Mobile broadband consumption shows no signs of slowing, but the way people access the mobile web could be changing. As more smartphone titles appear, use of mobile browsers could actually decrease as applications offer more useful bite-sized chunks of the web.
SkyFire is joining the WebKit bandwagon with the acquisition of kolbysoft, which makes the Android Steel browser. The company may be able to build a better mousetrap, but convincing Android users to download an additional browser will be a tough sell.
Mozilla’s new Firefox for Maemo is an impressive new mobile browser designed to provide a seamless experience for users across phones and PCs. But in an era built on smartphone apps and app stores, can a browser-based strategy win?
Mozilla is putting the finishing touches on a final version of Fennec, a version of its Firefox browser for mobile phones. As Mozilla tries to play catch-up in the world of mobile browsers, Android devices will play a key role.
Opera again showcased the growth of the mobile web with today’s installment of its monthly report of Opera Mini usage, but in a world where web-friendly smartphones are gaining traction its data may be getting stale. While there’s no doubt that Opera Mini has amassed a huge following, it’s unclear how instructive the company’s statistics are when it comes to overall mobile web usage. Read More about Do Opera Mini Stats Tell the Whole Mobile Web Story?
Much of the increased uptake on the wireless web is being credited to Apple’s iPhone, but Opera continues to make impressive gains with its Mini browser. In particular, users are increasingly tuning in to YouTube via Opera Mini.
The Norwegian developer said today that 29.1 million people used Opera Mini in July, marking an almost 10 percent rise over June figures and a 145 percent increase over July 2008. Page views increased more than 15 percent from the previous month, topping the 12 billion-mark, and more than doubling the number from July 2008. Predictably, data consumption through Mini in the most recent month increased at similar rates — to 187 million MB dowloaded. Read More about YouTube Gains Ground Along With Opera Mini
There are a lot of brave souls out there making mobile browsers, hoping to gain traction with the phone makers. But most of them are fighting a losing battle, for the mobile browser war is increasingly being fought between two camps — the Webkit-based browsers camp, which includes Safari on the iPhone, the Google Android Browser, the Palm browser and the Nokia browser; and the Opera camp.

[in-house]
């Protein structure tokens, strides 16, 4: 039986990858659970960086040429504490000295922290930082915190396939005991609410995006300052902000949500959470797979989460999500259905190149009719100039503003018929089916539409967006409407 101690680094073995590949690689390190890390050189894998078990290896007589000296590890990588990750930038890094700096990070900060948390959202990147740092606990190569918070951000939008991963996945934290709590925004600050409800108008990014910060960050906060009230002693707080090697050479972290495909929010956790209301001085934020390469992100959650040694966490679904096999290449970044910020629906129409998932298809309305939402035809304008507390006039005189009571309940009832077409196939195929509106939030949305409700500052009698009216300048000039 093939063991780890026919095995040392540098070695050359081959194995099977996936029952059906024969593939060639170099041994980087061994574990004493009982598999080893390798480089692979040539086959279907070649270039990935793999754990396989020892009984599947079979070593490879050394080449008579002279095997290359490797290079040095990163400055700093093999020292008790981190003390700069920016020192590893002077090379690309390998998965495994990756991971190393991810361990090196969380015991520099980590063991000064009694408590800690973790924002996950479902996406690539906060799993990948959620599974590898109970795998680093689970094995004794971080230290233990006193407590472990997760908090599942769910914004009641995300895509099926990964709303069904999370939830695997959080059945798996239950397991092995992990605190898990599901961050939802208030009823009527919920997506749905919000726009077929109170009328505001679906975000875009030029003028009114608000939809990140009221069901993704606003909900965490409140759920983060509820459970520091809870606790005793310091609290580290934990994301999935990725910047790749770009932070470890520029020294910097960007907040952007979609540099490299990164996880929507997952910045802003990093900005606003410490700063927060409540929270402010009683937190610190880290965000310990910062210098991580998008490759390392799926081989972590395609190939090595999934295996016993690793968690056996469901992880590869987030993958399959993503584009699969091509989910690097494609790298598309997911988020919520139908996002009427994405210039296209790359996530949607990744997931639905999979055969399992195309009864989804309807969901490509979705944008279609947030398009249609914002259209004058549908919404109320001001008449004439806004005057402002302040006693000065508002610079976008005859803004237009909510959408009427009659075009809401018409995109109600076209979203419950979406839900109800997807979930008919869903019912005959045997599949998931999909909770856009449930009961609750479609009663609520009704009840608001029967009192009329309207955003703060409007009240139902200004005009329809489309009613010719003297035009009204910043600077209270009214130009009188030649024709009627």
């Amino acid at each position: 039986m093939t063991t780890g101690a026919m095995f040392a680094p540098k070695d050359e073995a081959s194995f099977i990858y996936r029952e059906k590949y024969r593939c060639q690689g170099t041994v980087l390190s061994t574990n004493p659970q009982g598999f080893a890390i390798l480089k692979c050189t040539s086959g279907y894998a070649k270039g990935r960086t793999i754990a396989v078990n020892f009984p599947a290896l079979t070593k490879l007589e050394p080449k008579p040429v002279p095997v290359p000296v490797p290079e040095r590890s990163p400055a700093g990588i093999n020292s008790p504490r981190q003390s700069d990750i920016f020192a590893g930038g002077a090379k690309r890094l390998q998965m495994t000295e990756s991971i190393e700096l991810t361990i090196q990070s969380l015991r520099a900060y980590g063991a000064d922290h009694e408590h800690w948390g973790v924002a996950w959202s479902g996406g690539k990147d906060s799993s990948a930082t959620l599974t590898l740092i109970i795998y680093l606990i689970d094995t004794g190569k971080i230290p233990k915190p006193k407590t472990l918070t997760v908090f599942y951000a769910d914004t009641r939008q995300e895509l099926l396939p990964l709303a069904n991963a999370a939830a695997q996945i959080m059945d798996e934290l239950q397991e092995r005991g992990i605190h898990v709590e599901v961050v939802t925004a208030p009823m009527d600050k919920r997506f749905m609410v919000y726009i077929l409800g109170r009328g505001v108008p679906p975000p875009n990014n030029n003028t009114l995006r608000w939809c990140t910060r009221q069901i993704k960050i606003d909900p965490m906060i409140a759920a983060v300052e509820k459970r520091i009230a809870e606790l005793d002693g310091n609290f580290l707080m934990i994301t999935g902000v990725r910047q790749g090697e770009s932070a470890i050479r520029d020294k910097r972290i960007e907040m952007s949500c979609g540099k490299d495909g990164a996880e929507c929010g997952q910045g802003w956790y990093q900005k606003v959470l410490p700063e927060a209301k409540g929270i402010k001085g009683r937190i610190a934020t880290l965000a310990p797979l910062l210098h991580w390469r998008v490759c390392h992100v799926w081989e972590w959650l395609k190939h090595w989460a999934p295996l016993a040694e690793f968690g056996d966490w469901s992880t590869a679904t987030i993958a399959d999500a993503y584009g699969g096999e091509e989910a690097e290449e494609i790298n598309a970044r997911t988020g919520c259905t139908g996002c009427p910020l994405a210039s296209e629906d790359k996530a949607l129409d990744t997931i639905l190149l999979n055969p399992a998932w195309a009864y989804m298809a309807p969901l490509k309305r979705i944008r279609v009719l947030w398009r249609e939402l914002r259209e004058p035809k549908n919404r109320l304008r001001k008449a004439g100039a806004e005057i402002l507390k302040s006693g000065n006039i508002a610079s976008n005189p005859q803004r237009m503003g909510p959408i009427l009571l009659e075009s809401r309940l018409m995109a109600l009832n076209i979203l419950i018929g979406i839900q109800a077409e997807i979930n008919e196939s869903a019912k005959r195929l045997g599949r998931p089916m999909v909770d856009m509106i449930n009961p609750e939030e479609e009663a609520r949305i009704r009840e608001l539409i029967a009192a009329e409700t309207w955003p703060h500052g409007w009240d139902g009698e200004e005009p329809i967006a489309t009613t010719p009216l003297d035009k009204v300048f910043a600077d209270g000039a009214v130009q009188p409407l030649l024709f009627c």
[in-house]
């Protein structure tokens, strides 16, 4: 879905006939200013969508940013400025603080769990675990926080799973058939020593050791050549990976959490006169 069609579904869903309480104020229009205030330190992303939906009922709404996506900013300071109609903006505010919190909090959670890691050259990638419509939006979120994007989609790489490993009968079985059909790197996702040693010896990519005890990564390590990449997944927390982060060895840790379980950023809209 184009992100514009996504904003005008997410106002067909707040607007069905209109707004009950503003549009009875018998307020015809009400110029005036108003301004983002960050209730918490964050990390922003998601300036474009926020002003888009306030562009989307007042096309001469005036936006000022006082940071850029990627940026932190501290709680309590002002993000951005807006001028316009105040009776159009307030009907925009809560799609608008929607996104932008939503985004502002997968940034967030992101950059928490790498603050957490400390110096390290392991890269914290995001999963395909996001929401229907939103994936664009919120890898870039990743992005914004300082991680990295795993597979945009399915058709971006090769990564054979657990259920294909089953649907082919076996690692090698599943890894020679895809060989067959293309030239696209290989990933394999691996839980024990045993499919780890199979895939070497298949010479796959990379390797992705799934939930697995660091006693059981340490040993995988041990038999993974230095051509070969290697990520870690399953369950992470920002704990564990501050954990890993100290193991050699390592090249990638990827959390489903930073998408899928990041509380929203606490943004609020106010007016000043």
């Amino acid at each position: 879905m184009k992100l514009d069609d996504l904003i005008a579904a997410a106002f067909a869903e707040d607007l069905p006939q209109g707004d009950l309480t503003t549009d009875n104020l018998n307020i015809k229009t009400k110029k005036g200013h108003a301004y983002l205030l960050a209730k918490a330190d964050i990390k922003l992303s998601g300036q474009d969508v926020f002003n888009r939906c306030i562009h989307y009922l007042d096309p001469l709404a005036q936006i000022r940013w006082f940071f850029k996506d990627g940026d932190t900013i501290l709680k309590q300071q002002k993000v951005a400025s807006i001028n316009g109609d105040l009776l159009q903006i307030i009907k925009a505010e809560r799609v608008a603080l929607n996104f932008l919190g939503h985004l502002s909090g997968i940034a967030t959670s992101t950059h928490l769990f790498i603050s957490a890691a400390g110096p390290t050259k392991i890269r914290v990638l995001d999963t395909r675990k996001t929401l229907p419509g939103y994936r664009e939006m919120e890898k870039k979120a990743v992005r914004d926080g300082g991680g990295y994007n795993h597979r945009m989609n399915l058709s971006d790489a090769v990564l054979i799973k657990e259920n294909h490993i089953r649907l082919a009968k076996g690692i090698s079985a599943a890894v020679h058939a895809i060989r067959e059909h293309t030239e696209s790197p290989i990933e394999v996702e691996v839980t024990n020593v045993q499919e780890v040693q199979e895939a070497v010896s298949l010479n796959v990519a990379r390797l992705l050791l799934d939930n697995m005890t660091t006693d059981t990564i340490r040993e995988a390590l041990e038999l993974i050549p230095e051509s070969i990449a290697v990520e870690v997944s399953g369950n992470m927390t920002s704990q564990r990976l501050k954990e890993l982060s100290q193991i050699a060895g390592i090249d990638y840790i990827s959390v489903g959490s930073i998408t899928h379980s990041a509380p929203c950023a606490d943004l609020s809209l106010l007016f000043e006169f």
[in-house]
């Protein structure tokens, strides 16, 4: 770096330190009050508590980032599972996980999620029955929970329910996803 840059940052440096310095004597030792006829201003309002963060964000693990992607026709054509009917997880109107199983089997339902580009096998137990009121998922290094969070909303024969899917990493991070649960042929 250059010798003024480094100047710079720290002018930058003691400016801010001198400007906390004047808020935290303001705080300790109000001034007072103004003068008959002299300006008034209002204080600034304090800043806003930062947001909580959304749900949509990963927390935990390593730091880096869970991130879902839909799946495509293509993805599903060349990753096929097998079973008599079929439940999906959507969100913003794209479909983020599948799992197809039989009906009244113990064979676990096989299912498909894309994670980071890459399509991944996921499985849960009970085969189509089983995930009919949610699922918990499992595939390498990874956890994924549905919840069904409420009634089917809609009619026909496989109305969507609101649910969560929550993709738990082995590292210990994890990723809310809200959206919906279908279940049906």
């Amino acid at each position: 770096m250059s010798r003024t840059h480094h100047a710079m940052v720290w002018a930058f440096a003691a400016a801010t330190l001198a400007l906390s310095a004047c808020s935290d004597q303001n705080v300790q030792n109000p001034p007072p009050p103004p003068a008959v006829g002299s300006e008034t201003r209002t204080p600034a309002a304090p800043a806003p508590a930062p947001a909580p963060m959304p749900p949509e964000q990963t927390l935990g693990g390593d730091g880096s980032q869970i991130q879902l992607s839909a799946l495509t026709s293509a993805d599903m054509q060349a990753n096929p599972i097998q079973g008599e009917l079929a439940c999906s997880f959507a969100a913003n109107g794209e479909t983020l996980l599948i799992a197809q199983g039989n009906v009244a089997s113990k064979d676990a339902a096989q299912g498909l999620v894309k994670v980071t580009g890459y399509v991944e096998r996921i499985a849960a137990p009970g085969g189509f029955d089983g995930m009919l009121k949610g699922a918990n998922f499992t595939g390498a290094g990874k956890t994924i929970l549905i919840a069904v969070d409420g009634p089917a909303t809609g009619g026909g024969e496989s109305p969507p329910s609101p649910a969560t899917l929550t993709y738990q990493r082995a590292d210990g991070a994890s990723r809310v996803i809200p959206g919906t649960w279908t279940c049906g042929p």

Today Research in Motion (s RIMM) bought Touch Mobile, a Toronto-based company developing a Webkit-based mobile browser. Maybe it’s time for Microsoft to throw in the towel and officially get on the Webkit bandwagon as well. With the BlackBerry still the reigning champion of the smartphone business, at least in North America, the Webkit is about to get a big boost. Even Mozilla’s Firefox Mobile has an uphill climb ahead, though one can’t blame them for trying. Many mobile industry insiders believe that the browser is one of the biggest drivers of the mobile Internet boom.
Frankly, I can’t wait for my BlackBerry Tour to get some browser smarts and become more useful than its current role of just a solid messaging device.
Recession or not, smartphone sales are expected to remain strong for the foreseeable future, according to Infonetics Research, a market research company. The mobile handset makers had a flat 2008 in terms of revenues — some $156 billion worth of mobile phones were sold, essentially the same as 2007– and 2009 isn’t going to be pretty. Infonetics is forecasting an 8 percent drop in the total number of mobile phones sold, to 1.1 billion worldwide. But they predict that just like 2008, smartphones are going to buck the trend, growing on both a units sold and revenue basis.
This is good news for smartphone makers such as Research in Motion (s RIMM), Apple (s AAPL), Nokia (s NOK) and HTC. By comparison, companies like Motorola (s mot) are going to fall further behind, as they currently have no meaningful way to address the smartphone demand, which Infonetics is predicting will continue growing through 2013.
Symbian is still the top dog in the smartphone operating system market, followed by the BlackBerry, which regained its No. 2 spot after being overtaken by the surge in iPhone units in the third quarter of 2008. What’s driving demand for smartphones? Faster 3G networks. I think it’s the availability of the iPhone, which forced handset makers to embrace a more open web via standards-based web browsers and thus changed the mobile landscape forever.
The New York Times, earlier this week pointed out that browser wars had erupted again with Mozilla Corp’s Firefox, Microsoft’s Internet Explorer and Apple’s Safari looking to one-up each other. While that certainly is true, the browser wars on the desktop are not as interesting as the sudden explosion of interest in the browsers on mobile devices. With billions of devices sold every year there is a big demand for mobile browsers. The market is an emergent one, with no real winners.
WebKit-based browsers on S60 and Apple’s iPhone are strong contenders. In addition, Mozilla is looking to develop mobile browser for phones that are based on Linux OS, as CEO John Lilly said in a chat with us earlier this month. They are all fighting it out with Opera of Norway. I have Opera Mini on my Blackberry Curve and I love it.
However, all these players should watch out for Skyfire, a Mountain View, Calif.-based company that went into private beta earlier this year. The company is about to announce that it has raised $13 million in Series B funding from Lightspeed Ventures previously investors, Trinity Ventures and Matrix Partners. The company has raised $17.8 million thus far.